Opposing councillors of a newly proposed multi-family dwelling development on School Draw Avenue attempted to put a last-minute stop to its approval at Monday night’s regular council meeting.
But in the end, a majority of councillors accepted a motion that approved a four-storey, 65-unit apartment development by Mike Mrdjenovich at the old Bartam Trailer Park as similar use to multi-attached dwelling already existing in the neighbourhood. Mayor Rebecca Alty as well as Couns. Niels Konge, Steve Payne, Robin Williams and Cynthia Mufandaedza all voted in favour of the proposal.
Couns. Shauna Morgan and Julian Morse voted against it. Stacie Smith, who had also opposed it at last week’s government priorities committee meeting, was absent. Rommel Silverio was also not present.
Morgan argued the proposal isn’t following the city’s current plan – the 2011 General Plan – which designates the property as Old Town -Mixed Use. In that plan there are permitted uses and conditionally permitted uses which council can vote on – including multi-attached dwellings or townhouses – as long as they are under three storeys tall.
“But nowhere under permitted or conditionally permitted is there an apartment building,” Morgan noted.
“Administration is arguing, as are others on council, that a multi-family building could fit under the clause of something that’s similar to other things that are allowed. The argument is that a 65-unit apartment building is similar enough to low density townhouses.”
Council has approved the 2019 Community Plan which puts the area in a new zone called Central Residential, but that document is awaiting ministerial approval. Morgan said council could wait for that approval at which time an apartment building may be more appropriate under different guidelines.
“My concern is that many people in the city will perceive that the city is trying to break its own rules, and that the city is trying to make exceptions for developers,” she said.
She said during the meeting that even though city planners and legal experts were advising to move ahead with the project, she believed it to be a mistake.
“I believe a legal error is being made and I feel it’s quite likely, actually, that this will go to the development appeal board and that the city will lose,” she said.
Morgan asked city staff members if they felt it was appropriate to use the similar use clause in the zoning bylaw given that the lot is still technically in Old Town and that apartment buildings are designated for use in other areas of the city.
Rob Lok, manager of planning and lands, and Kerry Penney, director of economic development and strategy, both said it was the best option.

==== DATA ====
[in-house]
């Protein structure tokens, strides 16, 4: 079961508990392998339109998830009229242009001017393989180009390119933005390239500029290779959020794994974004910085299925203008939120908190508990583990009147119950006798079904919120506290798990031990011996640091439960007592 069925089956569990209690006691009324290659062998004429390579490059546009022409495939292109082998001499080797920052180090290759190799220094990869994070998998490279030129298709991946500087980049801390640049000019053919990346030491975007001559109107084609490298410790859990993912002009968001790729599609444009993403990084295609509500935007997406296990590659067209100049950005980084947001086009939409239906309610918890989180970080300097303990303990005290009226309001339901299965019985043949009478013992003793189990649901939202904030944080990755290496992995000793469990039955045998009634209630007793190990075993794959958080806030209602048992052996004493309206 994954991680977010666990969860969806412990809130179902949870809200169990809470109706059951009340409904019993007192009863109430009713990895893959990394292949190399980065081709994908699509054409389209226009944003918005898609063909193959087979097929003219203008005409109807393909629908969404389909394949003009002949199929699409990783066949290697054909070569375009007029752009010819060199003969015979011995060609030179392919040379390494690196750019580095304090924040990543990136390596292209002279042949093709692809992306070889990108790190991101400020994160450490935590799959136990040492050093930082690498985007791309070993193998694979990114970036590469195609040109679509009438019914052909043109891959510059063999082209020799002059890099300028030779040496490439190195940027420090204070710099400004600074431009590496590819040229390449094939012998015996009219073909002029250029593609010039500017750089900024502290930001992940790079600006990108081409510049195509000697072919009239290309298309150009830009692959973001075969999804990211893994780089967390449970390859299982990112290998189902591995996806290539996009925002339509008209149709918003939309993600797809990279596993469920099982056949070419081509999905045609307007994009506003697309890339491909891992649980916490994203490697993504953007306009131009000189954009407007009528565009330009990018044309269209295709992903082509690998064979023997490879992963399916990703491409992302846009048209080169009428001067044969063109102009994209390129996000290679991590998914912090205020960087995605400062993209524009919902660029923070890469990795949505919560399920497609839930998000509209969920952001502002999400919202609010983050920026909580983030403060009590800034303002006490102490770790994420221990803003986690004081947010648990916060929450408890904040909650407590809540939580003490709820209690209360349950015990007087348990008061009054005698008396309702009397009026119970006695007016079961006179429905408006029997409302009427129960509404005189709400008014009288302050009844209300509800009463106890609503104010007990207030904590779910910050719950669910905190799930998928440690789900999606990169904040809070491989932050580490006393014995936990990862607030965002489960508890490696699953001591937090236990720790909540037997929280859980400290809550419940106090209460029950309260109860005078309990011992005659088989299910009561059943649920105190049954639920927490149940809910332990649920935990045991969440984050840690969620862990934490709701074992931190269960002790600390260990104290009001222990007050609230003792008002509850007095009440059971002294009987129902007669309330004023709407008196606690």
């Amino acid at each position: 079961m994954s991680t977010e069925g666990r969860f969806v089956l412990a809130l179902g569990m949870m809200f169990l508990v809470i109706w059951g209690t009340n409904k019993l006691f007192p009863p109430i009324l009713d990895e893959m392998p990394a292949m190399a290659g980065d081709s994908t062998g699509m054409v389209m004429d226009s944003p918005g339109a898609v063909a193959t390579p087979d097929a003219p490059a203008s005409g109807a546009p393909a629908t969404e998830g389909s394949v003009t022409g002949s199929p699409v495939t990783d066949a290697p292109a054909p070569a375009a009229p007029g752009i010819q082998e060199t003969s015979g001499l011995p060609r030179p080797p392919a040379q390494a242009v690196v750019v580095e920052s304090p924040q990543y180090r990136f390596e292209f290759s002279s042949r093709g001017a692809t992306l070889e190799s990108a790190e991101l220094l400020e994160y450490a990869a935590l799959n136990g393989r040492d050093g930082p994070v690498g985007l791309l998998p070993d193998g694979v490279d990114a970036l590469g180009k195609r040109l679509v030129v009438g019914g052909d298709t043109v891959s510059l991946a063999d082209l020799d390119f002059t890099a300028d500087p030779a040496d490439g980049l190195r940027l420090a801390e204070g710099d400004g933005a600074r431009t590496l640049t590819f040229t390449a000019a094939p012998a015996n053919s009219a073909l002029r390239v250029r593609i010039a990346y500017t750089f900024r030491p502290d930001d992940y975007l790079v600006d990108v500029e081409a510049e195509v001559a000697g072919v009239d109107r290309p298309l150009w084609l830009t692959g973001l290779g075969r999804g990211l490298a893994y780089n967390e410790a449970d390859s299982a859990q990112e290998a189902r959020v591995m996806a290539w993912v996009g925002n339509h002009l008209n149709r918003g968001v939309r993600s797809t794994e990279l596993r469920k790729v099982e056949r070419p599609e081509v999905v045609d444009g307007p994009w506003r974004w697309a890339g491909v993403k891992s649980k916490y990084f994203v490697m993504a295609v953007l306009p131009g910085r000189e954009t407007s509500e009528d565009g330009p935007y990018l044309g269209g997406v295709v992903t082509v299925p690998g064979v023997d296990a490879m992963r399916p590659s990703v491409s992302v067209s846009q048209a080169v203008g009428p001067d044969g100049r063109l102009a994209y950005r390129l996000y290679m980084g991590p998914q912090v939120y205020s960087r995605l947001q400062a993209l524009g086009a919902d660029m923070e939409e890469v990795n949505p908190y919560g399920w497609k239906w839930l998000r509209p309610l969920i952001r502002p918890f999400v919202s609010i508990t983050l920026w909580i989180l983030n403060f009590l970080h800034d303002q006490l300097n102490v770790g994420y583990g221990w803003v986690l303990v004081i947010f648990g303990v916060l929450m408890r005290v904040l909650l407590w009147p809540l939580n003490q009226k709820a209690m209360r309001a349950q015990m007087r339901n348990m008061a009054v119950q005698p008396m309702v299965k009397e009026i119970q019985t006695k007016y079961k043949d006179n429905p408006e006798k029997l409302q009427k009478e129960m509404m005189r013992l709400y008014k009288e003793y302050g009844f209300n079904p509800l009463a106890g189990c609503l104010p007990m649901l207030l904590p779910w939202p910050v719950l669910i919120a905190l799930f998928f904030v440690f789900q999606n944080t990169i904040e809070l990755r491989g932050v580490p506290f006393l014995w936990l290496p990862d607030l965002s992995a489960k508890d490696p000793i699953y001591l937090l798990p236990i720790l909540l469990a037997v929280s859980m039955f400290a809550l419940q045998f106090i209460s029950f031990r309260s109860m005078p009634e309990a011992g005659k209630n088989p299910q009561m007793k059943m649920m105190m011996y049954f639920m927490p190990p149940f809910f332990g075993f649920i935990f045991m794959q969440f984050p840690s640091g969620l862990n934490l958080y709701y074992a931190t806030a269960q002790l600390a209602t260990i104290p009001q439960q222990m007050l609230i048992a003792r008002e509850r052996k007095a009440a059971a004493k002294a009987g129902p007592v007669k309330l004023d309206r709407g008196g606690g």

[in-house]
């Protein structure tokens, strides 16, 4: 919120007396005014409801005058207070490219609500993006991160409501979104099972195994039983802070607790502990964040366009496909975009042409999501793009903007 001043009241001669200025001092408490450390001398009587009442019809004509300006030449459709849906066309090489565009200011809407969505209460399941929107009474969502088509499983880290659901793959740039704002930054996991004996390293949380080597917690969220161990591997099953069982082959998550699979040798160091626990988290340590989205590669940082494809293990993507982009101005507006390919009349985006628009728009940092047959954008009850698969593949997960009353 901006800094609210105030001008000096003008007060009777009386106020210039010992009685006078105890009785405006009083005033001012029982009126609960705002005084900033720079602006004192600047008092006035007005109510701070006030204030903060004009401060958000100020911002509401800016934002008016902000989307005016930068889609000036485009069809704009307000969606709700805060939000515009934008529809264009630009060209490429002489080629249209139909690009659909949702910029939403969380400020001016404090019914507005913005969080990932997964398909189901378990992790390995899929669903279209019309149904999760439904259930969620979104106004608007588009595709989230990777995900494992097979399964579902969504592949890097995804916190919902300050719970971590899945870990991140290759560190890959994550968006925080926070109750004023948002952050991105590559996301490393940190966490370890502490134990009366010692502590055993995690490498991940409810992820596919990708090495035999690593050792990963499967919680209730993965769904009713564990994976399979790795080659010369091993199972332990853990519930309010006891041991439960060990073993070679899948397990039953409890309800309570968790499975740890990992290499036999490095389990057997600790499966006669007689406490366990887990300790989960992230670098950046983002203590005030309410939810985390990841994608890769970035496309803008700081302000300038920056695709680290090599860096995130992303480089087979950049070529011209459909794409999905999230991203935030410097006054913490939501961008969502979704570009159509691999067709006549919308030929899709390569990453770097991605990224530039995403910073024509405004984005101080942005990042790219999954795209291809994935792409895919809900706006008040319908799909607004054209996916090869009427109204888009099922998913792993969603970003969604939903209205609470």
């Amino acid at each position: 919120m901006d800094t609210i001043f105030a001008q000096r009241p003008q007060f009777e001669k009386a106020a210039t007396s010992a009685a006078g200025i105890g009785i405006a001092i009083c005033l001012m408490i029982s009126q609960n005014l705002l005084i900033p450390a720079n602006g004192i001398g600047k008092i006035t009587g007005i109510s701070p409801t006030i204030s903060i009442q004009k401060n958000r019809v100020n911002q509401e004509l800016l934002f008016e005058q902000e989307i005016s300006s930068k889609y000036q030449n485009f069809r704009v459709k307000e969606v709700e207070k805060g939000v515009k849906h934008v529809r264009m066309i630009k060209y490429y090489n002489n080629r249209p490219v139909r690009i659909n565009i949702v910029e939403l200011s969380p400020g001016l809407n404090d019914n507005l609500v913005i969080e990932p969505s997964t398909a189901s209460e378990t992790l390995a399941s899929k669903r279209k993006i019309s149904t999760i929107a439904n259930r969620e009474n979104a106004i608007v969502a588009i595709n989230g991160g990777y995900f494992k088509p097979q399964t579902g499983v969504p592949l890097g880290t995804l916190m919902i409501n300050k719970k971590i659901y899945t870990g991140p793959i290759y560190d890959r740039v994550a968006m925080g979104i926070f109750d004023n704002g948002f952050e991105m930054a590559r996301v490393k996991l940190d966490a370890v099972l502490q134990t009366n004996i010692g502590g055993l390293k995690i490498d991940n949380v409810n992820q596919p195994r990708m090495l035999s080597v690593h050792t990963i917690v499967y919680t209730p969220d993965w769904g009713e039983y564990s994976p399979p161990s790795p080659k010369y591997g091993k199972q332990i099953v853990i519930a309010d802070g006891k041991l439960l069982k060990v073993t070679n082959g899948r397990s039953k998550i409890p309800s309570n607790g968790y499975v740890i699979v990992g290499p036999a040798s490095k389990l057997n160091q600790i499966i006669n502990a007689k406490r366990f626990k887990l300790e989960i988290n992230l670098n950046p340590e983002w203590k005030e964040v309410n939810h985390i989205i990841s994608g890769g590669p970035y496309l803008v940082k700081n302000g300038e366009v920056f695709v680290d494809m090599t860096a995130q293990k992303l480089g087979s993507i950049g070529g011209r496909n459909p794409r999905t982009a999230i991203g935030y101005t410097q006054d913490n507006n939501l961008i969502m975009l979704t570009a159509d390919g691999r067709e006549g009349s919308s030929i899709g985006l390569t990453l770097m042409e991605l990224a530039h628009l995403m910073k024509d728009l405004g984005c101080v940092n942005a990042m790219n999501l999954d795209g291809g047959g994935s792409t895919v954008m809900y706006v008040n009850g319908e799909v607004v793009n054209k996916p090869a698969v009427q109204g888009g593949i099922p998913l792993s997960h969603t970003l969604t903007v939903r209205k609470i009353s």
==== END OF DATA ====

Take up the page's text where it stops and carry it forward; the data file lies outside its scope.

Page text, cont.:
“When we look at the direction that’s available in the (2011) general plan regarding the high priority development that this site is, we feel it qualifies as a similar use,” Lok said.
Coun. Julian Morse agreed with Morgan, stating that he also doesn’t see similar use of the proposed apartment building to anything else existing in Old Town.
“I want to be clear that it’s not the nature of the development itself, it’s not the nature of increasing density per se,” he said. “It’s just simply that I don’t think the building is a similar use to buildings in the Old Town zone. ”
Mayor Rebecca Alty, along with other councillors said she doesn’t think approving the proposal breaks territorial legislation and pointed out that the GNWT Community Planning and Development Act and the city’s zoning bylaw both allow for similar use. Both multi-family dwellings and multi-attached dwellings are similar in “purpose and character” in that they are multi-unit residential, she said.
“Similar use is about determining whether or not a specific use of land or a building that’s not defined in that zone is similar in character and purpose to another use of land or building that’s included in that zone,” she said.
Alty spoke to the notion that some councillors feared that the new apartment building might change the character of the neighbourhood because of its size and style of building.
“Will this apartment building change the character of the neighborhood? I don’t think so,” Alty said. “And it’ll add community in the area. In talking to residents who rent, they’re excited about this development. They look forward to one day having the opportunity to live across from Great Slave Lake and to be able to walk out their door and go skiing in the winter or paddleboarding in the summer or to walk to the Racquet Club to go to the gym or play ball in the summer or to walk to the brew pub and other restaurants in the area.”